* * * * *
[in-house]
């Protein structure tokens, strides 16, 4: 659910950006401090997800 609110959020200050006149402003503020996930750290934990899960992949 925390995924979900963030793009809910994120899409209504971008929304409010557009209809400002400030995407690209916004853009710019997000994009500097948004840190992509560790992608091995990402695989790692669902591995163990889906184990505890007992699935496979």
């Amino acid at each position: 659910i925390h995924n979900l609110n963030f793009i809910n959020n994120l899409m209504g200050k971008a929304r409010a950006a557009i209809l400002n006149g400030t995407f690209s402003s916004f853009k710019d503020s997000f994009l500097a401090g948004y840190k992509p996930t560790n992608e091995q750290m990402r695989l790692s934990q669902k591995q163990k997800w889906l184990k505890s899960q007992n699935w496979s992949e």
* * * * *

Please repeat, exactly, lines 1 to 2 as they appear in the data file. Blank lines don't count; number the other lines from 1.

[in-house]
């Protein structure tokens, strides 16, 4: 659910950006401090997800 609110959020200050006149402003503020996930750290934990899960992949 925390995924979900963030793009809910994120899409209504971008929304409010557009209809400002400030995407690209916004853009710019997000994009500097948004840190992509560790992608091995990402695989790692669902591995163990889906184990505890007992699935496979």